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Letters to The World comprises settings for Soprano, Recorder, Harpsichord and Cello of eleven poems of Emily Dickinson. It is a curious fact that this poet caught almost no-one's ear for the first century of her life, but now she seems to speak to and for us all. The texts are not easy, however: eliptical, mysterious, seemingly naïve but actually far from it, and always very first-personal -'letters' in effect. A lot of modern composers have set about putting groups of these extraordinary poems to music by now, with varying degrees of success. Against the grain of the poet's tiny, private voice, John Adams scored a sonorous success with his setting of Wild Nights in his Harmonium -- perhaps the most powerfully erotic music of the entire later 20th century, an era when we almost prided ourselves upon sensual expressiveness but so rarely actually achieved it. Nicholson seeks out the strangeness, mystery and -- most mysterious of all -- the matter-of-factness of Dickinson's anything-but-material vision. I wish the vocal part were occasionally less forward, less demonstrative, more shy, but, having said that, I think Nicholson has captured the essence of this most compelling poetry like nobody else. He complements local imagery -- bees buzzing; warm, thick clover; the caution of a would-be suicide 'groping up to see if God was there'; and so on -- but above and beyond that he writes music for the sense which lies between, as well as in, the lines of the poems [listen -- track 17, 0:00-0:58]. The ensemble of instruments -- unpromising on paper, perhaps -- seems absolutely right in his hands. The whole over-arching metaphor of music/poetry as a 'letter to the world' (wittily conveyed on the sleeve cover too) has elicited a cycle of extra-ordinarily intelligent, sensuous songs which have a resonance far beyond the composer's faithfulness to the texts' conversational intimacy.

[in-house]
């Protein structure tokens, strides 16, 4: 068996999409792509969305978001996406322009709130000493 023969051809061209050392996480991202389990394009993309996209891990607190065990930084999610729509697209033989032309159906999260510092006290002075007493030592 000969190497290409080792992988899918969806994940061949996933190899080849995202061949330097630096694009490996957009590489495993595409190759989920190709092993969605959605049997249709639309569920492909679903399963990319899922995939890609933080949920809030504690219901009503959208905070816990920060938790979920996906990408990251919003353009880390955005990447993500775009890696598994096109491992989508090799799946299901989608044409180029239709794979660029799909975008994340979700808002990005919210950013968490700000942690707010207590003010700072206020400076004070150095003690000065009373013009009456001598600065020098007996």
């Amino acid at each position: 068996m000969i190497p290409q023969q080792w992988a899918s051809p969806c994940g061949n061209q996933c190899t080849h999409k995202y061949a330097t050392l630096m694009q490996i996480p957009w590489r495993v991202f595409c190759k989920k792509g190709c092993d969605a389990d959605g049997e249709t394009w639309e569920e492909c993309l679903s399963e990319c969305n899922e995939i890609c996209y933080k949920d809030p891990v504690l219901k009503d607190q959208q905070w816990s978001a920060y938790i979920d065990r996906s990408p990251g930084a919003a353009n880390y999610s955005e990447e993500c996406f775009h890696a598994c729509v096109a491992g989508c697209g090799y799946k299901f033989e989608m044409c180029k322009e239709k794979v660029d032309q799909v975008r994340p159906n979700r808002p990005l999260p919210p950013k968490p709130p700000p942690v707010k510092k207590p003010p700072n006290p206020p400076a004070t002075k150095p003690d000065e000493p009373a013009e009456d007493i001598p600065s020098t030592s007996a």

This disc, running to almost eighty minutes of music, deserves more than merely passing attention.

Copyright © 10 February 2002 Peter Dale, Danbury, Essex, UK







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